Prior to the introduction of the Driver Certificate of Professional Competence (Driver CPC) the department has worked closely with stakeholders who provided estimates of how many Driver Qualification Cards (DQCs) it was necessary to issue to professional drivers in order to ensure continuity of service. Estimates provided ranged from 500,000 to 750,000. The department has now issued over 900,000 DQCs and continues to work with the logistics sector’s representative groups to support them in creating industry-led solutions to any potential shortage of professional drivers.

2nd Nov 2015
To ask the Secretary of State for Transport, what assessment he has made of the effect of the cost of acquiring a Certificate in Professional Competence on access to such certificates for young people.

The Department for Transport has not made any assessments on the effect of the cost of acquiring a Certificate of Professional Competence (CPC) on access to such Certificates for young people.


In order to allow newly qualified drivers to gain experience, the department allows those who have passed the theory test (module one) and practical driving test (module three) to enrol on an approved National Vocational Training (NVT) programme and defer taking the Driver CPC theory and practical tests. This allows a driver to work professionally for up to 12 months whilst working towards a Driver CPC qualification.



2nd Nov 2015
To ask the Secretary of State for Transport, what assessment he has made of the effect on businesses in the Humber area of the shortage of Certificate of Professional Competence qualified drivers.

The Department for Transport has not made any assessment on the economic effect of a potential driver shortage specific to the Humber area.


2nd Nov 2015
To ask the Secretary of State for Transport, what estimate he has made of the economic cost of the shortage of Certificate of Professional Competence qualified drivers.

The Department for Transport has not made an estimate on the economic effect of a potential driver shortage. It is aware of extensive reports about pressures on wages, the recruitment of drivers from outside the UK and delayed deliveries.

15th May 2019
To ask the Secretary of State for Work and Pensions, what steps she is taking to support people affected by the potential closure of the Novartis plant in North East Lincolnshire.

DWP offer a Rapid Response Service (RRS). This is a redundancy service designed to give support and advice to employers and their employees when faced with the prospect of redundancy. It is coordinated nationally by the National Employer and Partnership Team (NEPT) and is managed by Jobcentre Plus. Each Jobcentre Plus district deploy resources according to the situation and the requirements of the workforce. This service is available to be deployed in Grimsby and surrounding area should Novartis require support from Jobcentre Plus. The RRS is delivered in partnership with a range of national and local partners, including National Careers Service and local service providers.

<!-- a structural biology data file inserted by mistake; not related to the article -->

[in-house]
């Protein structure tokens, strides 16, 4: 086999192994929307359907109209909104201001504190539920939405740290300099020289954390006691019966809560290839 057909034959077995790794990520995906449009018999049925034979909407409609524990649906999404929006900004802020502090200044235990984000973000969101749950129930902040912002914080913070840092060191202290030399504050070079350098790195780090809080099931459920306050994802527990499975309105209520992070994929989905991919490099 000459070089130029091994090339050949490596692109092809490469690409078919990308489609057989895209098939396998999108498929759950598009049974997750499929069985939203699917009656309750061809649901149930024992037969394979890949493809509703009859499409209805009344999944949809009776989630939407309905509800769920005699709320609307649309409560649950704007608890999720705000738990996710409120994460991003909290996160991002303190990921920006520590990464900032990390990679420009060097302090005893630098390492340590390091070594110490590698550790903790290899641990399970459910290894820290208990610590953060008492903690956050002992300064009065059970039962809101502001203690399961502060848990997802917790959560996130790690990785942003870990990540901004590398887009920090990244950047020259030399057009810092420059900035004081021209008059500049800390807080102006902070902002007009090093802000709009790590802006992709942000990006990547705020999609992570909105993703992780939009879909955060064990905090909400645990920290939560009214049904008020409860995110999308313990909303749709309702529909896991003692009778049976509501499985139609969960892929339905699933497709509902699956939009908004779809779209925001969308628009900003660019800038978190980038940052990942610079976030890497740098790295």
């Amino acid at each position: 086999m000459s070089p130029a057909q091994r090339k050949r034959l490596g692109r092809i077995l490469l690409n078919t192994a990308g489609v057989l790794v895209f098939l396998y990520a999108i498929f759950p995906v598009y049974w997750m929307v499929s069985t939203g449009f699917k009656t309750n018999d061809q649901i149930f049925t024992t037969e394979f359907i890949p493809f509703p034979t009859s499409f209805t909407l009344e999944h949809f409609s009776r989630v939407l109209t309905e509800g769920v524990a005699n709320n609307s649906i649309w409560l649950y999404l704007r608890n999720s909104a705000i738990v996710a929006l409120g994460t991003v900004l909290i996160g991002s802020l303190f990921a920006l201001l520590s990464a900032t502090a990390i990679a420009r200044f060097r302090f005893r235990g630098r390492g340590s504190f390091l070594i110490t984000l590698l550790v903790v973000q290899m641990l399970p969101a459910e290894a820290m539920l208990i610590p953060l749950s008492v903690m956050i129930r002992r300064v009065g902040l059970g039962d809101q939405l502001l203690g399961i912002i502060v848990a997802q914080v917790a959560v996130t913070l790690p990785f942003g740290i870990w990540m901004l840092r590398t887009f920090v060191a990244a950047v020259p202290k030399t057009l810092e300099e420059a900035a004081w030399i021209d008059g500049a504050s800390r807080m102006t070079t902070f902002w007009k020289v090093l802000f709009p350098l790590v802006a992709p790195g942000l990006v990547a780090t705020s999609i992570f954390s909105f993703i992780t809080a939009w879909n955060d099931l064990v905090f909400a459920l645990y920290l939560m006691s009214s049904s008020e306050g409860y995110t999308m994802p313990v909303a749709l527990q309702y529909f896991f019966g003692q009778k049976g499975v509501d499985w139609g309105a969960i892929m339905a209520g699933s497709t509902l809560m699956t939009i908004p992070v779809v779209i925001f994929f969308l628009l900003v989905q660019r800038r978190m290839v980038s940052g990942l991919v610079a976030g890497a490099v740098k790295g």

The range of support available from Jobcentre Plus and partners may include:

  • Information advice and guidance.
  • Connecting people to jobs in the labour market.
  • Help with job search including CV writing, interview skills, where to find jobs and
    how to apply for them.
  • Help to identify transferable skills and skills gaps (linked to the local labour
    market).
  • Training to update skills, learn new ones and gain industry recognised
    certification that will improve employability.
  • Help to overcome barriers to attending training or securing a job or
    self-employment such as child care costs, necessary tools, work clothes, travel
    costs etc.
  • On-site presentations to those affected.
  • Jobs Fairs and Job Clubs where appropriate.
Alok Sharma
COP26 President (Cabinet Office)
14th May 2019
To ask the Secretary of State for Work and Pensions, what assessment she has made of the trends in the level of unemployment in Great Grimsby constituency.

The number of people claiming unemployment-related benefits in Great Grimsby has fallen by 45% in the last six years and stands at 3,406 as at February 2019.

Across the local authority of North East Lincolnshire, and the unemployment rate for North East Lincolnshire has fallen from 11.5% in 2010 to 6.4% in 2018.

The rate of unemployment across the UK is at its lowest since 1974.

Alok Sharma
COP26 President (Cabinet Office)
14th May 2019
To ask the Secretary of State for Work and Pensions, what steps her Department is taking to reduce the level of unemployment in Great Grimsby constituency.

Since 2010, the Office for National Statistics’ (ONS) Labour Force Survey data shows that the level and rate of unemployment has fallen in every region and country of the UK.

This Government is committed to providing targeted support for people so that everyone, no matter what their start in life, is given the very best chance of getting into work.